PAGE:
For a decade the United States has urged Japan “in a friendly way, in a nonthreatening way, to elevate their understanding of the threat,” said the senior Obama administration official. “Do they have the weapons and defensive systems that we have at nuclear facilities? Almost certainly not,” the official said. Instead, Japan has treated the security of their nuclear facilities — all of them civilian — as more of a law-enforcement task than a quasi-military mission.
“History so far hasn’t proven them wrong,” the official said. “But you have to ask, what level of risk are you willing to accept?” The closer Rokkasho is opening, the more urgent the question becomes.
A prime tourist destination
Roughly 100,000 Japanese a year come to the olive-green, futuristic visitors center on a hillside overlooking the country’s new plutonium production plant, just one part of a massive nuclear tourist trade nurtured by the government and industry to assure Japanese the technology is safe. There, visitors gaze down from a second-floor window at a vast fairy-tale city, a nuclear Oz rising from the Pacific headlands, with towers that resemble minarets and 20 or so turquoise-striped, steel-sided structures that look like children’s building blocks.
The plant, spread over a square mile of scraped earth at the edge of the ocean, is entered at a gate guarded by an elderly man with a blue uniform and gloves, who bows as he accepts passports from visitors. Stark and surprisingly barren during a twisting van ride late last year along its broad asphalt roads, the facility is surrounded by a maze of fences and multiple layers of electronic security, including what its officials said were up to three rings of intrusion detectors. A small contingent of armed police is stationed in an office within the outer gates of the huge complex, but none are within the plutonium processing facility.
At the entrance to each building where radioactive materials are kept, unarmed guards issue badges and direct visitors through radiation sensors. If the guards and the police are outmanned or outgunned, plant officials said, they can summon other forces from elsewhere, officials said. But the first line of defense is the unarmed security force.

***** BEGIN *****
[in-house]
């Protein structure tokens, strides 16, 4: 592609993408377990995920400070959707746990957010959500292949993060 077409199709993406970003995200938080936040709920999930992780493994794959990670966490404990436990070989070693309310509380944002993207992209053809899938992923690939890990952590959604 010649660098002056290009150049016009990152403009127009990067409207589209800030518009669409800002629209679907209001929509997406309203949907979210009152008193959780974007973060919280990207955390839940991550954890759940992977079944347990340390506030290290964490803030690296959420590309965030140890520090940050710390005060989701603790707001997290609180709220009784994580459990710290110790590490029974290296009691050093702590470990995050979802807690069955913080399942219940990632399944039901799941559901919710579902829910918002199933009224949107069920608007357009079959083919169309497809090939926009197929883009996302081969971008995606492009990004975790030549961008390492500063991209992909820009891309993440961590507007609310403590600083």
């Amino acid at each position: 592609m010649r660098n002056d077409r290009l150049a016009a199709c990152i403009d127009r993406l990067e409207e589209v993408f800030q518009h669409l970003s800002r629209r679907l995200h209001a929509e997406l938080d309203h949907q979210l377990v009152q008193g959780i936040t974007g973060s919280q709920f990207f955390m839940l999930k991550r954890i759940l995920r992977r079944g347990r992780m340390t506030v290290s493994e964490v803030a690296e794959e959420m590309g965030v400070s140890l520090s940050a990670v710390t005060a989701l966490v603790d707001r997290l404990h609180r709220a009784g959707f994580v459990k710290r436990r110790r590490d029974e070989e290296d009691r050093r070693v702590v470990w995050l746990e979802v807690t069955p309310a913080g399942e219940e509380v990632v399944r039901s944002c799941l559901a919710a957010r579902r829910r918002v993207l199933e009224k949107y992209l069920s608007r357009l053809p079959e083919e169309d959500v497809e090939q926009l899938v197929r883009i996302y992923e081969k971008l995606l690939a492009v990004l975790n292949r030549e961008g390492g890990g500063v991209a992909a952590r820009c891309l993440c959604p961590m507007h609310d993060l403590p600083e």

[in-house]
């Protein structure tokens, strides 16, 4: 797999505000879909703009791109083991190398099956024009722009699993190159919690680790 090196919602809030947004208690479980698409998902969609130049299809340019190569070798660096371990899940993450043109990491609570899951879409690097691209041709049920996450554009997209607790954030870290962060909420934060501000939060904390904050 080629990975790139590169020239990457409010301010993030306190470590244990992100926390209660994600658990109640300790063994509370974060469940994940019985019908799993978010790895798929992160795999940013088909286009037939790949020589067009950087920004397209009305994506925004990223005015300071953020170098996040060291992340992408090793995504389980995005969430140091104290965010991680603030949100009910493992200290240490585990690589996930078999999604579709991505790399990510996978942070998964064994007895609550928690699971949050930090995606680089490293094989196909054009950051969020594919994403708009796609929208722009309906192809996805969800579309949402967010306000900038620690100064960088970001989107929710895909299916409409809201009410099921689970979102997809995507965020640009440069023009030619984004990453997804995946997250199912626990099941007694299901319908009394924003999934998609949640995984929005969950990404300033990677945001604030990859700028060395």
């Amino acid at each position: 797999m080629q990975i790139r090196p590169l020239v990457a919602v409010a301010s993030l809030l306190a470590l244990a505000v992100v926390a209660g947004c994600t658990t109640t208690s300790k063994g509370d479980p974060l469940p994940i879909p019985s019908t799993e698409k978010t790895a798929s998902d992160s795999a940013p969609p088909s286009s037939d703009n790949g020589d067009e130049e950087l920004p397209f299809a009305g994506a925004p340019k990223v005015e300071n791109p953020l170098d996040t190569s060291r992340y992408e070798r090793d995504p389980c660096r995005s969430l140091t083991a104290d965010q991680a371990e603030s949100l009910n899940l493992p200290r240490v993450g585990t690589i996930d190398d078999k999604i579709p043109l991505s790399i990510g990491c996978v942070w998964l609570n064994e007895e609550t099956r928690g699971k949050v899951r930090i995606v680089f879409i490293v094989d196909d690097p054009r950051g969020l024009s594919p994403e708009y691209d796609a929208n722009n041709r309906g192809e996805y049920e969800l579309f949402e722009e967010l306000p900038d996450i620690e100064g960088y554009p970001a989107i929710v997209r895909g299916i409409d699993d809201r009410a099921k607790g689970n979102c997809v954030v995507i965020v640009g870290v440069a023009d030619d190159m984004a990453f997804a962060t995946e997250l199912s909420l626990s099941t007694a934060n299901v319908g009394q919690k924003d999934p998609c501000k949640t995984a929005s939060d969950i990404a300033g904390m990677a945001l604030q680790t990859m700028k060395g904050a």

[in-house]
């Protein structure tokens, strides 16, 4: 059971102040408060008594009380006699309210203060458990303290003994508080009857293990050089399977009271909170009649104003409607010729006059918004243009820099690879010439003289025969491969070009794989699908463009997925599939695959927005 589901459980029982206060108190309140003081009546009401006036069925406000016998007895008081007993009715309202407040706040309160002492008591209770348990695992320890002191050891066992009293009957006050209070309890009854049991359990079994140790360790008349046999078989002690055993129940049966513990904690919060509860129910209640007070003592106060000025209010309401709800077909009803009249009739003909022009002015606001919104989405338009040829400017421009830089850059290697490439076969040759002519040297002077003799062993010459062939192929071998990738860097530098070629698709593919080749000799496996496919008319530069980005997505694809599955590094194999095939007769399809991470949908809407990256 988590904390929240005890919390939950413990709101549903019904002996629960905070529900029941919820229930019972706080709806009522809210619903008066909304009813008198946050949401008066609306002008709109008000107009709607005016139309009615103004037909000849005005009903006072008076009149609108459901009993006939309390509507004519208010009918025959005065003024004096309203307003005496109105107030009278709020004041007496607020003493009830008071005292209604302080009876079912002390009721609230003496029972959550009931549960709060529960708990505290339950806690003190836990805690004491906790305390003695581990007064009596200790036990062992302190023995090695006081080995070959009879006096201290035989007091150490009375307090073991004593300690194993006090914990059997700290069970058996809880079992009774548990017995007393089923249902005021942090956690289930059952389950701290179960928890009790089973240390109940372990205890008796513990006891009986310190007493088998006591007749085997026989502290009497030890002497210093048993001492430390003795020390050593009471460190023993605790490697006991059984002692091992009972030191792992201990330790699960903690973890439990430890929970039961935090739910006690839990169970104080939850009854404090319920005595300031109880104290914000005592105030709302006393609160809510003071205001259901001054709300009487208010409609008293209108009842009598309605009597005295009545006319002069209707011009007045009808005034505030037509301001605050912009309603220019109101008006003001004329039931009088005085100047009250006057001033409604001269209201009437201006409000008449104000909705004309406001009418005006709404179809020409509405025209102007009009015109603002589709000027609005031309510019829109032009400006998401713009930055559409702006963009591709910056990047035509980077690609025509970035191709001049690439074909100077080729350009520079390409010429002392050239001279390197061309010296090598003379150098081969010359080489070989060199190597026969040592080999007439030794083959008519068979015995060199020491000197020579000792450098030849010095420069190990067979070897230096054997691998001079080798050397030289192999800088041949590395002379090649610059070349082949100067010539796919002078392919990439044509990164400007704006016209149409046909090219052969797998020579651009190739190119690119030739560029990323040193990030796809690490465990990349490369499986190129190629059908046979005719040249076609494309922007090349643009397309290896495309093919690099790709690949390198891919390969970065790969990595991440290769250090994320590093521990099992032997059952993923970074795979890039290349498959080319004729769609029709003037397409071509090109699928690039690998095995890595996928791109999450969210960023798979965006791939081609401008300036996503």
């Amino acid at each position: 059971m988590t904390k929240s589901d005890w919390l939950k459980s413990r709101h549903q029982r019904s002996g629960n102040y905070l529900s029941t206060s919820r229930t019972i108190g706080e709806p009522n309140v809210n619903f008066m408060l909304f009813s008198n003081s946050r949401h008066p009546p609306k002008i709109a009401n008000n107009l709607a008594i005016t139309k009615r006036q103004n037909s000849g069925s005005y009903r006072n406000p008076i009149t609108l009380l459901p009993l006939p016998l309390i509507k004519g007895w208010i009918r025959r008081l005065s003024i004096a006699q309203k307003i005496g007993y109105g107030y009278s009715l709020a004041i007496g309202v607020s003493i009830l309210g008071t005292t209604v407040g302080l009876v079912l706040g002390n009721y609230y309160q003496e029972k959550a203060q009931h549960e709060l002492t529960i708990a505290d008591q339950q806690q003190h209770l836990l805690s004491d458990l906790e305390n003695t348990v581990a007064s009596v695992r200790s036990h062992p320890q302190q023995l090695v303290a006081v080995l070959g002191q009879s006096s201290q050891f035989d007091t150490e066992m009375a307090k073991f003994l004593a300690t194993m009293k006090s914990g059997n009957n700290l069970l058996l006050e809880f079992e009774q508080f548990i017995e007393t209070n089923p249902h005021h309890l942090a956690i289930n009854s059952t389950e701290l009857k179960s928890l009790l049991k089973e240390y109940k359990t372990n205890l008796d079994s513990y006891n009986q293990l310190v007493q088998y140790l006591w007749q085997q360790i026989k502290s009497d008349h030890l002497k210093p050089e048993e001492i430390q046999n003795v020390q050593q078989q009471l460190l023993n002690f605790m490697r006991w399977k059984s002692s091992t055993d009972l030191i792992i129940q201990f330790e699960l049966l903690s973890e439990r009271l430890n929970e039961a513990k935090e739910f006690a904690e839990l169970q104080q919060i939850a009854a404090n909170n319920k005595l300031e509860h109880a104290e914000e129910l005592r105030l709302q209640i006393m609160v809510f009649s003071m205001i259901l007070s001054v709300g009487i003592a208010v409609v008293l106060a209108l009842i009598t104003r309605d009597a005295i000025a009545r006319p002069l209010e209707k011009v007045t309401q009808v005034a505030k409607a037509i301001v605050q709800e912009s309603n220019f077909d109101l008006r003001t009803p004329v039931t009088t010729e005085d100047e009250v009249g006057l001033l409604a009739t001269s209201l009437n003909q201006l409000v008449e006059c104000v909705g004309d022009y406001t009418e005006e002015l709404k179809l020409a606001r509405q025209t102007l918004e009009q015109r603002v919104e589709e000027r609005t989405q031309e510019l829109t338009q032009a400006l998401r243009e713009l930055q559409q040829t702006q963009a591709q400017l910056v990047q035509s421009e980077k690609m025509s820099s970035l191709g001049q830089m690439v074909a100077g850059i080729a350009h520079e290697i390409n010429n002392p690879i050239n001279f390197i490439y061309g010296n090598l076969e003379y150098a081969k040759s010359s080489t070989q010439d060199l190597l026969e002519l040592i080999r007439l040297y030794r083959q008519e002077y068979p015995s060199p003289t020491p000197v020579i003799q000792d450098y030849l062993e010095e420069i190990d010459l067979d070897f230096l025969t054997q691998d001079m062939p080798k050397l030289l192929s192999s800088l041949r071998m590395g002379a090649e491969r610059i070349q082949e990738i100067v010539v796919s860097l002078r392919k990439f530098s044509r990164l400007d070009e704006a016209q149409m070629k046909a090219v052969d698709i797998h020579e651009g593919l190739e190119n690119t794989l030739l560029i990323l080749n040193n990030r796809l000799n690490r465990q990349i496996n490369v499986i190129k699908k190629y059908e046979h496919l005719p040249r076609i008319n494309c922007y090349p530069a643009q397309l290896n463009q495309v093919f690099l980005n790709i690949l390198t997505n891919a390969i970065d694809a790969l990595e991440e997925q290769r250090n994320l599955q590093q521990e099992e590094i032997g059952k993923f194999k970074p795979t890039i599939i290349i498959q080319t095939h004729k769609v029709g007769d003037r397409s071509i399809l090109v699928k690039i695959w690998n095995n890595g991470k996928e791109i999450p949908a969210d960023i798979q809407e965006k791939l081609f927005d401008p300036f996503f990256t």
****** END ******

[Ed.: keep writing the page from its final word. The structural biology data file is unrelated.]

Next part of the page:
Nuclear engineer Tomonori Iwamoto, who worked as a United Nations weapons inspector in Iraq and serves as director of Rokkasho’s Nuclear Security and Safeguards Division, said while escorting two reporters around the facility that the most sensitive structures have thickly-reinforced concrete roofs to protect them against an attack from the sky. A nearby United States Air Force base, at Misawa, has a Patriot anti-missile battery, he noted.
But the perimeter control system hasn’t always worked as designed. A Japan Nuclear Fuel Ltd. internal report details an Aug. 7, 2009, incident in which security guards allowed a group of construction workers to enter a storage facility for lethally radioactive, high-level wastes, without proper authorization. There were two prosaic problems, according to the report, which was obtained by the Center for Public Integrity. One was “a lot of debating and chatter” at the guard’s desk as the workers waited to enter; another was a failure of the plant’s computer system for checking IDs that day.
Plant critics have noted that a similar perimeter security system did not work at the Fukushima complex in March 2011, when a political activist crashed a truck fitted with a loudspeaker through a gate and stopped within 100 feet of one of the shuttered reactors there. He wasn’t arrested until the next day. Police did the only thing they could do under Japanese law: They charged him with trespass, a lesser allegation than Americans could make in a similar circumstance.